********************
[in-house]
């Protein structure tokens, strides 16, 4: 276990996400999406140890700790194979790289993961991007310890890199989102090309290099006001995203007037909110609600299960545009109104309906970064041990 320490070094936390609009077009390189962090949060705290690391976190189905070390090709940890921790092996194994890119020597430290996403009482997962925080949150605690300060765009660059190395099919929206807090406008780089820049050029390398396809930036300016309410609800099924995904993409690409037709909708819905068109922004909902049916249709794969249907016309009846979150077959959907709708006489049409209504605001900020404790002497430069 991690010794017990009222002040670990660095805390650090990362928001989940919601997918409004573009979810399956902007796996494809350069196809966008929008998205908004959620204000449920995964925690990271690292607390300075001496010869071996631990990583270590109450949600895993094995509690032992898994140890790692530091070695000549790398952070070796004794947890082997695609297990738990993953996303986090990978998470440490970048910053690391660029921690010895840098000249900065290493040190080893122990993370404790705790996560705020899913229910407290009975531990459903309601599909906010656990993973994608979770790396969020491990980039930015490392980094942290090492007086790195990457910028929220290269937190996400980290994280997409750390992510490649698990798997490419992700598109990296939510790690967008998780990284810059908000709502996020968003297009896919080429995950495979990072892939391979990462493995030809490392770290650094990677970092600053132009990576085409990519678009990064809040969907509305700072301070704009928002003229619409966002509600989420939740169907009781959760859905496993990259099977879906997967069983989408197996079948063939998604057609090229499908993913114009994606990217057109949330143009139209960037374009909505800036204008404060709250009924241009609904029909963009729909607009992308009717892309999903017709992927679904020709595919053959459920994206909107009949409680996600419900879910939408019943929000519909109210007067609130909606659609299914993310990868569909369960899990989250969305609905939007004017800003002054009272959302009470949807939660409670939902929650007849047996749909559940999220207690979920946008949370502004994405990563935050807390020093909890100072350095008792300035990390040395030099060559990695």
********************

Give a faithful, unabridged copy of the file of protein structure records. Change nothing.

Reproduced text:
[in-house]
């Protein structure tokens, strides 16, 4: 276990996400999406140890700790194979790289993961991007310890890199989102090309290099006001995203007037909110609600299960545009109104309906970064041990 320490070094936390609009077009390189962090949060705290690391976190189905070390090709940890921790092996194994890119020597430290996403009482997962925080949150605690300060765009660059190395099919929206807090406008780089820049050029390398396809930036300016309410609800099924995904993409690409037709909708819905068109922004909902049916249709794969249907016309009846979150077959959907709708006489049409209504605001900020404790002497430069 991690010794017990009222002040670990660095805390650090990362928001989940919601997918409004573009979810399956902007796996494809350069196809966008929008998205908004959620204000449920995964925690990271690292607390300075001496010869071996631990990583270590109450949600895993094995509690032992898994140890790692530091070695000549790398952070070796004794947890082997695609297990738990993953996303986090990978998470440490970048910053690391660029921690010895840098000249900065290493040190080893122990993370404790705790996560705020899913229910407290009975531990459903309601599909906010656990993973994608979770790396969020491990980039930015490392980094942290090492007086790195990457910028929220290269937190996400980290994280997409750390992510490649698990798997490419992700598109990296939510790690967008998780990284810059908000709502996020968003297009896919080429995950495979990072892939391979990462493995030809490392770290650094990677970092600053132009990576085409990519678009990064809040969907509305700072301070704009928002003229619409966002509600989420939740169907009781959760859905496993990259099977879906997967069983989408197996079948063939998604057609090229499908993913114009994606990217057109949330143009139209960037374009909505800036204008404060709250009924241009609904029909963009729909607009992308009717892309999903017709992927679904020709595919053959459920994206909107009949409680996600419900879910939408019943929000519909109210007067609130909606659609299914993310990868569909369960899990989250969305609905939007004017800003002054009272959302009470949807939660409670939902929650007849047996749909559940999220207690979920946008949370502004994405990563935050807390020093909890100072350095008792300035990390040395030099060559990695």